Posts Tagged ‘Chicken’

Vice Chancellors Chicken!

Monday, November 29th, 2010

Vice Chancellors Chicken Dinner:

Like the look of what the VC was eating in the film? Fancy making it for yourself? Here is a nice little recipe which may just help you achieve a meal fit for a king (or vice chancellor)


1 large chicken

Chorizo sausage

4 baking potatoes

2 red peppers

2 green peppers

2 red onions





Olive oil


1.Bone the chicken and quarter (this can be quite difficult to do so ask your butcher to do it, or alternatively, buy a pack of drumsticks, legs and thighs)
2. Set to one side and dice your potatoes up into cubes. Par boil the potatoes (for around 10 minutes) drain. Set to one side
3. Take a large baking tray, season with olive oil and garlic. Add the chicken, potatoes, slices of red peppers, green peppers, quarters of red onion, and some chunks of the chorizo sausage. Drizzle over some more olive oil, sprinkle of salt, pepper and a dusting of paprika
4. Place in a hot oven at 190 degrees for an 45. Check the chicken after 45 minutes to see whether the juices are running clear. If not, stick back in the oven for a further 20 minutes.
5. Serve with a bit of salad and crusty bread.

A Very International Guide to Very British Meat

Monday, September 13th, 2010

A Very International Guide to Very British Meat

Shopping in the butchers can be something of a daunting experience if you are an overseas student coming to the UK for the first time.  British butchers shops tend to sell a huge range of different meat products ranging from familiar products to some pretty bizarre stuff.

Unlike much of the rest of the world, most British butcher shops tend not to specialize in one kind of meat (In France for example a Chacuterie predominantly sells pork products) in many British butchers shops you will find a wide range of Beef, Pork, Lamb and Poultry products usually sourced from the local area.

Forget the dog, if you like meat then your local butcher will become your best friend! British butchers are known for their ability to combine an encyclopedic knowledge of all things meaty with a jovial personality.  Many of the butchers I speak to while on a shoots are very friendly and deal with international students regularly, so don’t be afraid to ask questions!

One thing you may find difficult is some of the name, cuts and phrases by which the British label meats, so here is a quick guide to British Meat.


There are numerous cuts for the humble cow.  Their uses are all pretty different and their prices range considerably:


This cut of meat come from just above the leg and is ideal for roasting the perfect Sunday joint.  You will see this cut in the supermarket and the butchers shop.  It is a relatively large cut of meat and usually forms part of a shared meal.  It is best cooked at a low heat for three to four hours and is usually inexpensive when bought between a few friends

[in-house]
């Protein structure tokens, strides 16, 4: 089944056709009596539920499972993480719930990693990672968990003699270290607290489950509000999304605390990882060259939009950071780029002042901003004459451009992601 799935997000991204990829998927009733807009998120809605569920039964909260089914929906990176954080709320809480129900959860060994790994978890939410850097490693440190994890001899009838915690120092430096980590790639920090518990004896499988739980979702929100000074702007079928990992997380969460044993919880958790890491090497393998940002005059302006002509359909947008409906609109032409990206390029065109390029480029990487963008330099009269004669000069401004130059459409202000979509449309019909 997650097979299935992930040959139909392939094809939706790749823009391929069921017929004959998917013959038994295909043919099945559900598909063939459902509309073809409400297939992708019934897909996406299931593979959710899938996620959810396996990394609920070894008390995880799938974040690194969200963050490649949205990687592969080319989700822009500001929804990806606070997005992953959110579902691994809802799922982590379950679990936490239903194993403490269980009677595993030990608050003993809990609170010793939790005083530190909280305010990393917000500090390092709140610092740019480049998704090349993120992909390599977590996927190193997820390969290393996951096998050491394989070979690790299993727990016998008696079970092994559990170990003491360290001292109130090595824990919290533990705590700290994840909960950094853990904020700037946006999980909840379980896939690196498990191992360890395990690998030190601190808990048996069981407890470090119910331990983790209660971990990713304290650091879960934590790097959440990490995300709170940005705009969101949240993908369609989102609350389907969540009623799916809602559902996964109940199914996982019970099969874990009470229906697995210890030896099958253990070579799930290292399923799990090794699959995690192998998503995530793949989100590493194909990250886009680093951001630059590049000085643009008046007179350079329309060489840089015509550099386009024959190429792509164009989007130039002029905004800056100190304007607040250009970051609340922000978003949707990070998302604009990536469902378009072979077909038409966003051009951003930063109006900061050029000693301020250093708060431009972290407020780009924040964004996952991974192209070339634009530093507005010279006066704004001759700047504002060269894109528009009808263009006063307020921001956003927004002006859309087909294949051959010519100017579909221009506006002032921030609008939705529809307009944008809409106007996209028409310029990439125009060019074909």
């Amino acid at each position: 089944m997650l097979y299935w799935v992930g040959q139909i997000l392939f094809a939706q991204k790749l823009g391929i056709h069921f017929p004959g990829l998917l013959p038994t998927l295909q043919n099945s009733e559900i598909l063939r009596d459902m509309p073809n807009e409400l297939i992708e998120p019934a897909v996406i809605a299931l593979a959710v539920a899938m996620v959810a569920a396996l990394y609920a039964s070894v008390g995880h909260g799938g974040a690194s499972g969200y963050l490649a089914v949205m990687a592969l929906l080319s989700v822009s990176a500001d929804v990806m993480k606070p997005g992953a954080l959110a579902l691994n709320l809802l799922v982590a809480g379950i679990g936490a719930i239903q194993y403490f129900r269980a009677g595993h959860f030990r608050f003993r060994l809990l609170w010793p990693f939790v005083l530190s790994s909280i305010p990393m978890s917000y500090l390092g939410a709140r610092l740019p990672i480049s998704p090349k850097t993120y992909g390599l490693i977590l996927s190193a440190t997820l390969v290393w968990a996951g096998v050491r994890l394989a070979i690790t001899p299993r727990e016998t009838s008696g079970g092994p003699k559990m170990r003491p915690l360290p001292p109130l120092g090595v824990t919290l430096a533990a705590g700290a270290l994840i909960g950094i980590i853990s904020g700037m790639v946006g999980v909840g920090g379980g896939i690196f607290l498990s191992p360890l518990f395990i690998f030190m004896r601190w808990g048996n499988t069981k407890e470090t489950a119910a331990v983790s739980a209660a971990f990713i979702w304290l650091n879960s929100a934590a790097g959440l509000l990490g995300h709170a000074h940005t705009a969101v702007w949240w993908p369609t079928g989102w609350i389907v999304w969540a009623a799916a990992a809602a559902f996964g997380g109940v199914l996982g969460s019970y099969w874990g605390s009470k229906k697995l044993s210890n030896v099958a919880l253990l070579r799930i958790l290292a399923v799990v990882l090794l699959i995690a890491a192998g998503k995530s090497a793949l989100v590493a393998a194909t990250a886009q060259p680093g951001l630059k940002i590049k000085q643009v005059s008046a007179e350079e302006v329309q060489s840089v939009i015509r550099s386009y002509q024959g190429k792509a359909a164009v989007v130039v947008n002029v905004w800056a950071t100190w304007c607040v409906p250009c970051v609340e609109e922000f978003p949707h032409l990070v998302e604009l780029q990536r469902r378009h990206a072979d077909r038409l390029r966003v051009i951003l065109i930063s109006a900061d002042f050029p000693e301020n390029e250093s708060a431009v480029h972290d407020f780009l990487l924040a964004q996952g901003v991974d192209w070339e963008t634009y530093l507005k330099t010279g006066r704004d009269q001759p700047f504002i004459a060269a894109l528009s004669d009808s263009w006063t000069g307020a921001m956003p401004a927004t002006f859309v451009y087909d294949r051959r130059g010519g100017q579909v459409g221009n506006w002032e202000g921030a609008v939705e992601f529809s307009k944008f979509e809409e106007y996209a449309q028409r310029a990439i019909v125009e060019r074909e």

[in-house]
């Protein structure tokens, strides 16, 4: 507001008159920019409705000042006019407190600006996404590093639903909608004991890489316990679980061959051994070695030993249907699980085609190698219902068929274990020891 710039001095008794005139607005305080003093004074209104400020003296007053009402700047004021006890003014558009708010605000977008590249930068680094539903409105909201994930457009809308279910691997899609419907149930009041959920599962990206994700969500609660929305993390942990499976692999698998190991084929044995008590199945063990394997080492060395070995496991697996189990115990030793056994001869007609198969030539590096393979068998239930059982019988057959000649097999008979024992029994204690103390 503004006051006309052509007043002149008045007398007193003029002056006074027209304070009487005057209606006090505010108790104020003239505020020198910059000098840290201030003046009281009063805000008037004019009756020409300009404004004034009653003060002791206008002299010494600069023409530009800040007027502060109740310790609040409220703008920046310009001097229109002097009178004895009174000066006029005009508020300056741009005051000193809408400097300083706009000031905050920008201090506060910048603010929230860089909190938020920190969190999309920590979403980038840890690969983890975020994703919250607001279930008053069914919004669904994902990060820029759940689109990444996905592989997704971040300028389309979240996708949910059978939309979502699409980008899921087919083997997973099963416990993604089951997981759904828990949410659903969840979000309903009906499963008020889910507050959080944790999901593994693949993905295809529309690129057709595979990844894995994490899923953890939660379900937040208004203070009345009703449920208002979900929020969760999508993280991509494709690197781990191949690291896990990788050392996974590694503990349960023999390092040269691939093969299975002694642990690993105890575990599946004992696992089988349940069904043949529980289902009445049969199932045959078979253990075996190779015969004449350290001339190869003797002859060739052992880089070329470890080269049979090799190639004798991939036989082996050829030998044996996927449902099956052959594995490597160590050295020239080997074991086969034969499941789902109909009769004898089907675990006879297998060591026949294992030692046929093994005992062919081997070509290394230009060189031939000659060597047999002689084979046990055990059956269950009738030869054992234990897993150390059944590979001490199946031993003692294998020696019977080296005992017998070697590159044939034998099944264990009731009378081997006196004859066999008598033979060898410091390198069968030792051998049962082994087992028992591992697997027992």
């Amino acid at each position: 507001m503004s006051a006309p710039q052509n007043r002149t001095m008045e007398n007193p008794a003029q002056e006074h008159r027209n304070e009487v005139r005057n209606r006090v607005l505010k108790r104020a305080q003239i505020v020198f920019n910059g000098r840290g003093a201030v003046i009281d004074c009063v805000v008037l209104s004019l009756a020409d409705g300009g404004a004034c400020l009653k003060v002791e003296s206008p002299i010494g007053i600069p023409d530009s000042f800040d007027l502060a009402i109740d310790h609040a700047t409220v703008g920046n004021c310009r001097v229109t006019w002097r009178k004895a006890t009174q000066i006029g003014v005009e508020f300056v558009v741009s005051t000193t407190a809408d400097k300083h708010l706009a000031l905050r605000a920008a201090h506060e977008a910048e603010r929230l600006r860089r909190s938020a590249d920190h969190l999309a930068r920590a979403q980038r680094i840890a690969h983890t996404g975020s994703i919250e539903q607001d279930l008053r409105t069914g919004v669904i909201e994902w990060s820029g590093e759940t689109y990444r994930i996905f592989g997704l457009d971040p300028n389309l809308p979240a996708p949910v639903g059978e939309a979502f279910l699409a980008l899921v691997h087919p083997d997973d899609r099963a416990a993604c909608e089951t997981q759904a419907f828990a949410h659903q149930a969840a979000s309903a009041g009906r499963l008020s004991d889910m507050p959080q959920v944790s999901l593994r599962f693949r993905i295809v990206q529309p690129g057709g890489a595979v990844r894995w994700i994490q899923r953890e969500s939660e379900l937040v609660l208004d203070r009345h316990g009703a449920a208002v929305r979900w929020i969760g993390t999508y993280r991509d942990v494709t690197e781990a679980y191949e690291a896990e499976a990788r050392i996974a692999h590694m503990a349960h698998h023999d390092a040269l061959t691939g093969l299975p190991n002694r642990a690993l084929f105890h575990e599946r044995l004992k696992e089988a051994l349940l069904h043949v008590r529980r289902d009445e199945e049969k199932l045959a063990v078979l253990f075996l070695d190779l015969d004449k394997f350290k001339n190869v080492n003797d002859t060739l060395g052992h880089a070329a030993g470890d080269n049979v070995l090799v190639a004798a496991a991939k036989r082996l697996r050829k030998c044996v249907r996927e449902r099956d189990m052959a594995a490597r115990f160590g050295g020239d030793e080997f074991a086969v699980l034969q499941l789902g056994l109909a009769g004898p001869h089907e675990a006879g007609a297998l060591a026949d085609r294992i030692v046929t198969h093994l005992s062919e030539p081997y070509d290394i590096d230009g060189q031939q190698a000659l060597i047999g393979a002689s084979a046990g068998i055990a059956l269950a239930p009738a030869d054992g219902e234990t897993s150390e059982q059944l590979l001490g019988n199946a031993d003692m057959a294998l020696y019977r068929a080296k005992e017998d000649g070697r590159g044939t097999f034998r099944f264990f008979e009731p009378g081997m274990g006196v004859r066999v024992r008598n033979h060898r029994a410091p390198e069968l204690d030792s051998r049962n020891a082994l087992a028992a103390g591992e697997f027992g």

The Rump is a cut of meat taken from the lower back of the cow and makes an excellent piece of frying steak, usually at a price that wont break the bank either.  Can be found In the supermarket and behind the butchers counter


Fillet is usually considered the finest cut of the cow and this is reflected in the price.  On the cow, it sits between the rump and the sirloin and usually has little to no fat.  It is a very lean piece of mat and best eaten as a steak and not as part of another dish.  Usually an expensive cut of meat


Sirloin is one of the most common steaks available.  It has a good band of fat on it which makes it great as a simple frying steak but can also be used diced up in a stew. Usually sirloin is a little more expensive than Rump but tends to be a thicker steak.


Shin is a cut from the lower leg and makes wonderful stewing meat as it is fibrous with some fat content.  It is usually quite a cheap piece of meat and quite common in British cooking.  If it is not displayed on the butchers counter always ask.



Cheap and easy cut of meat to prepare, has a nice piece of fleshy meat surrounded by a few bands of fat.  Diced up can be used for stews and pies but also tastes great simply fried or grilled. Usually a very cheap cut of meat found in the supermarket.


Premium Pork joint. Very little fat, steaks cut from the leg are great for stir frying but generally this is a roasting joint.  Usually bought from the butchers


Relatively cheap cut of meat, very good for roasting.  Cut it into cubes for kebabs and stir fry’s and stews.  Mostly found in the butchers shop.


Thighs and Drumsticks

Basically these parts make up the leg and can be used for a wide range of meals.  The thigh is excellent slowly roasted and contains a nice balanced of white and dark meats on the bone for extra flavor.  Drumsticks are usually found mostly on the barbecue but also cook great in the oven.  These parts of the chicken are very inexpensive from both the butcher and supermarket.


Many British butchers will keep back offcuts of meat such as the neck, brains, hearts and intestines.  Sometimes these are displayed in the shop, however if they are not its always best to ask.

Jon’s Malaysian Tea

Monday, November 16th, 2009

Jon kindly found the time to show us how to make a traditional Malaysian Tea. To see the video click the link below:

Jon’s Malaysian Tea

Sal Paradise…What do you think?

Wednesday, November 11th, 2009

It was 100% intentional that we chose Dave to do the cooking for our band. We’ve eaten his food a load of times and like we’ve never been disappointed. I guess he had the advantage of experience because he has done some work in kitchens when he’s done ski season and stuff but it’d have been stupid of us to not make the most of that!